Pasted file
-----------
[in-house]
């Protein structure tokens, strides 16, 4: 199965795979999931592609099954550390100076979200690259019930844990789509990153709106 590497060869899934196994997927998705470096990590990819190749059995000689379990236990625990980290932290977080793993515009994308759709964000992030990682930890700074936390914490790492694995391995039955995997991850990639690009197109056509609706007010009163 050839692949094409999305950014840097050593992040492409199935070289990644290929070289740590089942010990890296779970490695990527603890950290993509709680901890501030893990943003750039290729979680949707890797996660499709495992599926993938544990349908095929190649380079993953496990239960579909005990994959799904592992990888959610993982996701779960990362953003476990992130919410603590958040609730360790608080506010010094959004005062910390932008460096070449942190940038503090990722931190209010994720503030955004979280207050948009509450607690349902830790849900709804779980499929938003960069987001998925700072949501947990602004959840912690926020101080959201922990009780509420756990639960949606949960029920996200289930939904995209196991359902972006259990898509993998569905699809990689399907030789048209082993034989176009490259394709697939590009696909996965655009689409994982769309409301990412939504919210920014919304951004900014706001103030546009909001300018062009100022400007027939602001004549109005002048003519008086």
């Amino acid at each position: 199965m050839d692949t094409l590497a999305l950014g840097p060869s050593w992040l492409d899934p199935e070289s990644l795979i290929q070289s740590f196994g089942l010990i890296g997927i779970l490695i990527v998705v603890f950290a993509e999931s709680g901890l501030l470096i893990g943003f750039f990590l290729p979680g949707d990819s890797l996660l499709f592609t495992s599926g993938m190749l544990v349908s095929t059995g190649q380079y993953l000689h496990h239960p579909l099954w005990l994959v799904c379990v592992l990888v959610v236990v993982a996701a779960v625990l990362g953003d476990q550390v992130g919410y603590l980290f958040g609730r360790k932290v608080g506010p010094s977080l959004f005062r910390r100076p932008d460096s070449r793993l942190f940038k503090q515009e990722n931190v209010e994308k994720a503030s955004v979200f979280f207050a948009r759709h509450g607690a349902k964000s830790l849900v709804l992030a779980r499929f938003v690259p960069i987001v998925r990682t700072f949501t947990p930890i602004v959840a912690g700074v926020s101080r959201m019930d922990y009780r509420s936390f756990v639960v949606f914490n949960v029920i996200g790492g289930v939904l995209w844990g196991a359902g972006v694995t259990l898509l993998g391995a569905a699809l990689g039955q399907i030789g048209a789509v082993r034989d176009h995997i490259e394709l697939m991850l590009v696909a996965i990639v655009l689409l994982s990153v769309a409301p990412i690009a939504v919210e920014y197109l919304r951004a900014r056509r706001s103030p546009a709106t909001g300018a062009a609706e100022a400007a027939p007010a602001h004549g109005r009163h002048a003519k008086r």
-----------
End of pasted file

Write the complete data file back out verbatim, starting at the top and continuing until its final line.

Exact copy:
[in-house]
């Protein structure tokens, strides 16, 4: 199965795979999931592609099954550390100076979200690259019930844990789509990153709106 590497060869899934196994997927998705470096990590990819190749059995000689379990236990625990980290932290977080793993515009994308759709964000992030990682930890700074936390914490790492694995391995039955995997991850990639690009197109056509609706007010009163 050839692949094409999305950014840097050593992040492409199935070289990644290929070289740590089942010990890296779970490695990527603890950290993509709680901890501030893990943003750039290729979680949707890797996660499709495992599926993938544990349908095929190649380079993953496990239960579909005990994959799904592992990888959610993982996701779960990362953003476990992130919410603590958040609730360790608080506010010094959004005062910390932008460096070449942190940038503090990722931190209010994720503030955004979280207050948009509450607690349902830790849900709804779980499929938003960069987001998925700072949501947990602004959840912690926020101080959201922990009780509420756990639960949606949960029920996200289930939904995209196991359902972006259990898509993998569905699809990689399907030789048209082993034989176009490259394709697939590009696909996965655009689409994982769309409301990412939504919210920014919304951004900014706001103030546009909001300018062009100022400007027939602001004549109005002048003519008086």
């Amino acid at each position: 199965m050839d692949t094409l590497a999305l950014g840097p060869s050593w992040l492409d899934p199935e070289s990644l795979i290929q070289s740590f196994g089942l010990i890296g997927i779970l490695i990527v998705v603890f950290a993509e999931s709680g901890l501030l470096i893990g943003f750039f990590l290729p979680g949707d990819s890797l996660l499709f592609t495992s599926g993938m190749l544990v349908s095929t059995g190649q380079y993953l000689h496990h239960p579909l099954w005990l994959v799904c379990v592992l990888v959610v236990v993982a996701a779960v625990l990362g953003d476990q550390v992130g919410y603590l980290f958040g609730r360790k932290v608080g506010p010094s977080l959004f005062r910390r100076p932008d460096s070449r793993l942190f940038k503090q515009e990722n931190v209010e994308k994720a503030s955004v979200f979280f207050a948009r759709h509450g607690a349902k964000s830790l849900v709804l992030a779980r499929f938003v690259p960069i987001v998925r990682t700072f949501t947990p930890i602004v959840a912690g700074v926020s101080r959201m019930d922990y009780r509420s936390f756990v639960v949606f914490n949960v029920i996200g790492g289930v939904l995209w844990g196991a359902g972006v694995t259990l898509l993998g391995a569905a699809l990689g039955q399907i030789g048209a789509v082993r034989d176009h995997i490259e394709l697939m991850l590009v696909a996965i990639v655009l689409l994982s990153v769309a409301p990412i690009a939504v919210e920014y197109l919304r951004a900014r056509r706001s103030p546009a709106t909001g300018a062009a609706e100022a400007a027939p007010a602001h004549g109005r009163h002048a003519k008086r």